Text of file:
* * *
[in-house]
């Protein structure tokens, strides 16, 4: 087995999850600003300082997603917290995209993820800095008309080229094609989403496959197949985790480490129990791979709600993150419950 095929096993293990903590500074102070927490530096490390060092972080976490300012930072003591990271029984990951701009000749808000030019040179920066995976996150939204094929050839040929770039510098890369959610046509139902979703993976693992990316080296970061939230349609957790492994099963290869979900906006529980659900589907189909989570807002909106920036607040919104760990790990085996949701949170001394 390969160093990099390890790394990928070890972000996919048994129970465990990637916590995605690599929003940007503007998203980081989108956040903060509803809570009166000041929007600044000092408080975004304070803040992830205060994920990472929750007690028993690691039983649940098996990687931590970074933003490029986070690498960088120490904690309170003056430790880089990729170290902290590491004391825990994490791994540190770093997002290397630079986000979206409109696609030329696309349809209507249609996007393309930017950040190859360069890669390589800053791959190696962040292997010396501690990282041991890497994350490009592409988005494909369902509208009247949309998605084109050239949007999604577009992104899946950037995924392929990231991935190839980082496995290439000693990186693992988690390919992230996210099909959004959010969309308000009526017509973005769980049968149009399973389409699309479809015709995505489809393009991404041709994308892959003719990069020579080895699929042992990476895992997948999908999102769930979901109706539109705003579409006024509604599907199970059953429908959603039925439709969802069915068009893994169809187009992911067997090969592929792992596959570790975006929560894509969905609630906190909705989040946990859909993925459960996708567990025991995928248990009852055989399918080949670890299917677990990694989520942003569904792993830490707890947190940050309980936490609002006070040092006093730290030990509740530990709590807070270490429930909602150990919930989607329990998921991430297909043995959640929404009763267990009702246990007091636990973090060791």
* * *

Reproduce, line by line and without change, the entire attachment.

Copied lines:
[in-house]
């Protein structure tokens, strides 16, 4: 087995999850600003300082997603917290995209993820800095008309080229094609989403496959197949985790480490129990791979709600993150419950 095929096993293990903590500074102070927490530096490390060092972080976490300012930072003591990271029984990951701009000749808000030019040179920066995976996150939204094929050839040929770039510098890369959610046509139902979703993976693992990316080296970061939230349609957790492994099963290869979900906006529980659900589907189909989570807002909106920036607040919104760990790990085996949701949170001394 390969160093990099390890790394990928070890972000996919048994129970465990990637916590995605690599929003940007503007998203980081989108956040903060509803809570009166000041929007600044000092408080975004304070803040992830205060994920990472929750007690028993690691039983649940098996990687931590970074933003490029986070690498960088120490904690309170003056430790880089990729170290902290590491004391825990994490791994540190770093997002290397630079986000979206409109696609030329696309349809209507249609996007393309930017950040190859360069890669390589800053791959190696962040292997010396501690990282041991890497994350490009592409988005494909369902509208009247949309998605084109050239949007999604577009992104899946950037995924392929990231991935190839980082496995290439000693990186693992988690390919992230996210099909959004959010969309308000009526017509973005769980049968149009399973389409699309479809015709995505489809393009991404041709994308892959003719990069020579080895699929042992990476895992997948999908999102769930979901109706539109705003579409006024509604599907199970059953429908959603039925439709969802069915068009893994169809187009992911067997090969592929792992596959570790975006929560894509969905609630906190909705989040946990859909993925459960996708567990025991995928248990009852055989399918080949670890299917677990990694989520942003569904792993830490707890947190940050309980936490609002006070040092006093730290030990509740530990709590807070270490429930909602150990919930989607329990998921991430297909043995959640929404009763267990009702246990007091636990973090060791």